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UNDERSTANDING OF ACCOUNTING STANDARDS & IFRS By:- Group No. 12 Members : Jitesh Kumar, Prateek Agarwal, Ram Nandan Singh, Satish Biradar, Sakshi Zutshi, Sumeet Sharma, Umang Arora, Piyush Bahatkar, Priyanka Rana, Heena Shekhawat, Prajit Dhagat, Parveen Gulia, Rohit Heda Promesh Chouriwar and Rakesh Kumar Singh

Introduction of Accounting Standards Objectives of Accounting Standards Types of Accounting Standards

Written Documents issued by Government or Regulatory Body In India, issued by ICAI on 21st April,1977 Initiated by Kumar Mangalam Birla, chairman committee of Corporate Governance for Financial Disclosures Also initiated by Chair person of NACAS

Standardise the diverse Accounting Policies Add the reliability to the Financial Statement Eradicate baffling variation in treatment of accounting aspects Facilitate inter-firm and intra-firm comparison

Accounting Standards in Different Nations

In India, 32 Accounting Standards as IAS under NACAS As per International, there are 41 Accounting Standards called as IFRS Adopted by 8 countries in the world 70 to 80 countries planning to adhere IFRS Clause 50 added to the listing agreement mandatory

Evolution and Types of AS

Accounting Standards 1. AS 1 to AS 15 Initiation 1979 to 1995

2. AS 16 to AS 29
3. AS 30 to AS 32

2000 to 2007
Later part of 2007

AS 1-Disclosure of Accounting Policies

Specific policies adapted to prepare FS Should be disclosed at one place Purpose :1. Better understanding of FS 2. Better comparison analysis 3. Mostly needed w.r.t Depreciation

AS 2- Accounting for Inventories

Used for computation of Cost of inventories and to show in BS till it is sold Consists of :1. Raw Materials 2. Work in progress 3. Finished goods 4. Spares, etc

Measurements of Inventories
Determination of Cost of Inventories Cost of purchase (Purchase price, duties & taxes, freight inwards) Cost of conversion Determination of Net realisable value Comparison of cost and net realisable

AS 3- Cash Flow Statements

Incoming and outgoing of cash Act as barometer to judge surplus and deficit Explain Cash flow under 3 heads :1. Cash flow from operating activities 2. Cash flow from financing activities 3. Cash flow from investing activities

AS 4- Contingencies and events occurring after BS date

For maintaining Provision of Bad debts Generally uses Conservative concepts of Accounting like Bankruptcy, frauds & errors.

the period, prior period items and change in Accounting policies

Ascertain certain criteria for certain items Include income and expenditures of Financial year Consists of 2 component 1. Profit and loss of ordinary activities 2. Profit and loss of extra ordinary activities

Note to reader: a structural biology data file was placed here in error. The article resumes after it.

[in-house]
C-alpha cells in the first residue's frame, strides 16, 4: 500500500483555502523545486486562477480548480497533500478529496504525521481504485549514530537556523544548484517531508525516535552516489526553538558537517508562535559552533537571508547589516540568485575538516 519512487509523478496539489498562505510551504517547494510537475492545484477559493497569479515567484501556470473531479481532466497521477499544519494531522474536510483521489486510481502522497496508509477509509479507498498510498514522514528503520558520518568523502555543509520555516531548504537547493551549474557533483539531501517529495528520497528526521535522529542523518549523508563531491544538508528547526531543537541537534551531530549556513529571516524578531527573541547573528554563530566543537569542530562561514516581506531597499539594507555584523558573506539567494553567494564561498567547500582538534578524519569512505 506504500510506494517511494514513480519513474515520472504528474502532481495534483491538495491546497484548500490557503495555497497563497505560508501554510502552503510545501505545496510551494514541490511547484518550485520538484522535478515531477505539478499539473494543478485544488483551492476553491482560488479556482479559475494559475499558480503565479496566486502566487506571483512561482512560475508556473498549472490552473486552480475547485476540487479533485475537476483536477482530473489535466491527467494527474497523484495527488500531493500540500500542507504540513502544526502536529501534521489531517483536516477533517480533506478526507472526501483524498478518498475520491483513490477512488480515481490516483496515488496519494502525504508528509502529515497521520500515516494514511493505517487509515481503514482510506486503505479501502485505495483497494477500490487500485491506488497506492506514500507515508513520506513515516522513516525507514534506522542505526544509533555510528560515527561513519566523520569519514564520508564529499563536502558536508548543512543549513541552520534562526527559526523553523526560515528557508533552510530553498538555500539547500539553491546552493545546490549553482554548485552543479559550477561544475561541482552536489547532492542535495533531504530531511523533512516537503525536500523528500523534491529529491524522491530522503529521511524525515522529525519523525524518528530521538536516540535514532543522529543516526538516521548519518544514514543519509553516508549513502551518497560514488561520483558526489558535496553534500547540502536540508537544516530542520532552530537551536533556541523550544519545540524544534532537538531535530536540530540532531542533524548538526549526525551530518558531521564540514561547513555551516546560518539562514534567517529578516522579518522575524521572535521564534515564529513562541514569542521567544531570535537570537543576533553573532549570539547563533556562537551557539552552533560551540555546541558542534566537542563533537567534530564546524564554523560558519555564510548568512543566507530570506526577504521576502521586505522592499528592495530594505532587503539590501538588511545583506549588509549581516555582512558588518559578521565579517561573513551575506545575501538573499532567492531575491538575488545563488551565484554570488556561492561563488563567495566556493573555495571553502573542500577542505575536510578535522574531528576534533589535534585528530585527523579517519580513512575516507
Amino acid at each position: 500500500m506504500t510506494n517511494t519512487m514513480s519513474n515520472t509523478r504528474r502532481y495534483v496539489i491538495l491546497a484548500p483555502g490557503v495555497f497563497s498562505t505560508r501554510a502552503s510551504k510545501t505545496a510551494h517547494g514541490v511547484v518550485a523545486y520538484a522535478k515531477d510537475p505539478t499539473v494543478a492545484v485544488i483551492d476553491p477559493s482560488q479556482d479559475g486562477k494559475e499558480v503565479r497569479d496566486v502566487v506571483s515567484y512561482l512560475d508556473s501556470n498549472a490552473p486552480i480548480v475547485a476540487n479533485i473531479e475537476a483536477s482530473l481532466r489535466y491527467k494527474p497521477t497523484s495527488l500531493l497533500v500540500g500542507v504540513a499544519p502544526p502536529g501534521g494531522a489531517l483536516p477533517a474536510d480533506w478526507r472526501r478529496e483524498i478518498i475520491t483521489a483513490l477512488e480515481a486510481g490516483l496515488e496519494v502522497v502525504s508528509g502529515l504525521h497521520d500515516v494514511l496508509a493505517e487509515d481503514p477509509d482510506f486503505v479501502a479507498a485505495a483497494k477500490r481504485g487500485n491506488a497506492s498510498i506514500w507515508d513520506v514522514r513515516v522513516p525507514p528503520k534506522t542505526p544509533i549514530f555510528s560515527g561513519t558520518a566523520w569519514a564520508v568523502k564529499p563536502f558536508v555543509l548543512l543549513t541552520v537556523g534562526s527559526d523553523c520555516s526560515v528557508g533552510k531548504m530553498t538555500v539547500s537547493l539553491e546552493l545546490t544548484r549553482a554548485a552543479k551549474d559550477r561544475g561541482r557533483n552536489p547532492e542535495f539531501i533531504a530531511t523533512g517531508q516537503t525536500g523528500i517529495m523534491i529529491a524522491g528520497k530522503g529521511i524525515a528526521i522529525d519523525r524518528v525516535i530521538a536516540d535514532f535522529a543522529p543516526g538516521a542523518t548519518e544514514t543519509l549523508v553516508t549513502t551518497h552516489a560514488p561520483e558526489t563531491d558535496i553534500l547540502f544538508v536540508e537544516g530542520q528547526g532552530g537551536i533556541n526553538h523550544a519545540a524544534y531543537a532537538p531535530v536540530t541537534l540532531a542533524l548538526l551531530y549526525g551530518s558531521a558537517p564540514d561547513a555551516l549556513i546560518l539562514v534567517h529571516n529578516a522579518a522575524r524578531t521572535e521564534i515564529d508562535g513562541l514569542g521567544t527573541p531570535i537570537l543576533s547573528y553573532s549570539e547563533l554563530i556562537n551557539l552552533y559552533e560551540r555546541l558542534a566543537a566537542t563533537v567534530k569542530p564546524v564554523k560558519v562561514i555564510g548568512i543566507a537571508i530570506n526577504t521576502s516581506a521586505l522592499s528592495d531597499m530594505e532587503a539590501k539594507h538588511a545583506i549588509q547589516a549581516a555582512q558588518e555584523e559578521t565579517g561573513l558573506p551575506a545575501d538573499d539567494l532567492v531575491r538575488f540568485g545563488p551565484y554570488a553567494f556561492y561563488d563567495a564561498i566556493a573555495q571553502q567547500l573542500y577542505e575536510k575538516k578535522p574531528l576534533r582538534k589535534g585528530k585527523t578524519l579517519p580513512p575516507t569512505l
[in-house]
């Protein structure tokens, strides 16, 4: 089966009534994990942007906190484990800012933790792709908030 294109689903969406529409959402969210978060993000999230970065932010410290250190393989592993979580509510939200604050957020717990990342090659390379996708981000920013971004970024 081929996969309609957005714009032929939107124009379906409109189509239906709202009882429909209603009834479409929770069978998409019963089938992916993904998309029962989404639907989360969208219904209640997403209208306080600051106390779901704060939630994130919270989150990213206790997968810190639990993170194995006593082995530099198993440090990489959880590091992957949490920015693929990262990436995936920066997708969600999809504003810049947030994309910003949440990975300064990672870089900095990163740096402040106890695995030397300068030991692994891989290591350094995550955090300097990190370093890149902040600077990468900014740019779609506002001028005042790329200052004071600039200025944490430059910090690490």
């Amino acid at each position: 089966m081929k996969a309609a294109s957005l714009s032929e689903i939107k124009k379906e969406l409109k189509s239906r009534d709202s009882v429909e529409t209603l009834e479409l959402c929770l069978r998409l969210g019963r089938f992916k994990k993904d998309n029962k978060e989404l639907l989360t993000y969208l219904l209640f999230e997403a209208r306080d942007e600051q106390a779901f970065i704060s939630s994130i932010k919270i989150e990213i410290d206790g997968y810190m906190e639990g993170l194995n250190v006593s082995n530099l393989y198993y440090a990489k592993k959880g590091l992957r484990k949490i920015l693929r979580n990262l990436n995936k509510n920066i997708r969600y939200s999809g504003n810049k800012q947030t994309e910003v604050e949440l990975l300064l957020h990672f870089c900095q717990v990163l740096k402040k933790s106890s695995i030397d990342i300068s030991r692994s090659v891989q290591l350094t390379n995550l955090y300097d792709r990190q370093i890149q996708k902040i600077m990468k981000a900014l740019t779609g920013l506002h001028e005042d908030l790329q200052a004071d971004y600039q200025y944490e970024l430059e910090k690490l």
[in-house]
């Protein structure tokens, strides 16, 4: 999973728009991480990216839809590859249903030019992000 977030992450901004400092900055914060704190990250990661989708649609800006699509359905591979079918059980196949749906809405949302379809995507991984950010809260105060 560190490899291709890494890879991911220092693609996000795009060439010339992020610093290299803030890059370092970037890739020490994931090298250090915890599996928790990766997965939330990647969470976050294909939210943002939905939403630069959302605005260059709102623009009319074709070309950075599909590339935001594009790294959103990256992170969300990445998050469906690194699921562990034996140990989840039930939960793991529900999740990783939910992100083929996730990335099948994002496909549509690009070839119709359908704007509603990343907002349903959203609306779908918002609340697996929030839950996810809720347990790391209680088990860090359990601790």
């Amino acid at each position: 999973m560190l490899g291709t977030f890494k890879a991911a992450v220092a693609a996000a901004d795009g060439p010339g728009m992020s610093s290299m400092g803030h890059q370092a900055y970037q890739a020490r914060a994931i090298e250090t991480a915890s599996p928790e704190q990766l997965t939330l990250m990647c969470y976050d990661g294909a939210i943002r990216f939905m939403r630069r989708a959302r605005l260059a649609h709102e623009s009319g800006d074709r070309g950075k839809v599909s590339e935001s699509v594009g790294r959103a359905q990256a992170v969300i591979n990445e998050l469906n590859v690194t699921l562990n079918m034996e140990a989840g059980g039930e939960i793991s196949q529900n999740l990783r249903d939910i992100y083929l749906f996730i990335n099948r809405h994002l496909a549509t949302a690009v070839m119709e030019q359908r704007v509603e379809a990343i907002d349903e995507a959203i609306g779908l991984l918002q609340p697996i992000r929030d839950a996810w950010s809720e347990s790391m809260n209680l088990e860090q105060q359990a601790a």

AS 6- Accounting for Depreciation

1. 2. A non-cash expenditure Distribution of total cost to its useful life Occurs due to obsolescence Different methods of computation Straight line method ( SLM ) Written-down value or diminishing value (WDV)

AS 7- Construction Contract
Contract specifically negotiated for construction of Asset or combination of Assets closely inter-related

AS 8- Accounting for R&D

To deal with treatment of Cost of research and development in the financial statements, identify items of cost which comprise R&D costs lays down condition R&D cost may be deferred and requires specific disclosures to be made regarding R&D costs.

AS 9- Revenue Recognition
Means gross inflow of cash and other consideration like arising out of :1. Sale of goods 2. Rendering services 3. Use of enterprise resources by other yielding interest, dividend and royalities.

AS 10- Accounting for Fixed Assets

Called as Cash generating Assets Expected to used for more than a Accounting period like land, building, P/M, etc Shown at either Historical or Revalued value

AS 11- Effect of change in FOREX Rates

1. Classification for Accounting treatment:Category I: Foreign currency transactions: a) buying and selling of goods or services b) lending and borrowing in foreign currency c) Acquisition and disposition of assets 2. Category II: Foreign operations: a) Foreign branch b) Joint venture c) Foreign Subsidiary 3. Category III: Foreign Exchange contracts: a) For managing Risk/hedging b) For trading and Speculation

AS 12- Accounting for Govt. Grants

Assistance provided by Govt. in cash or in kind like 1. Grants of Assets like P/M, Land,etc 2. Grants related to depreciable FA 3. Tax exemptions in notified area

AS 13- Accounting for Investments

1. 2. 3. 4. 5. 6.

Assets held for earning incomes like dividend, interest, rental for capital appreciation, etc It involves:Classification of Investment Cost of Investment Valuation of Investment Reclassification of Investment Disposal of Investment Disclosure of Investment in FS

AS 14- Accounting for Amalgamation

1. 2. 3. 4.

Section 391 to 394 of Companies Act, 1956 governs the provision of amalgamation. Disclosures: Names and nature of amalgamating companies Effective date of amalgamation Method of Accounting used Particulars of scheme sanctioned under a statute

AS 15- Employees Benefits

All forms of consideration given by enterprise directly to the employees or their spouses, children or other dependants, to other such as trust, insurance companies in exchange of services rendered.

AS 16- Borrowing Costs

Interest and cost incurred by an enterprise in connection to the borrowed funds. Availed for acquiring building, installed FA to make it useable and saleable.

AS 17- Segment Reporting

1. 2. It consists of 2 segment:Business segment Geographical segment Information and different risk and return reporting.

AS 18- Related party disclosure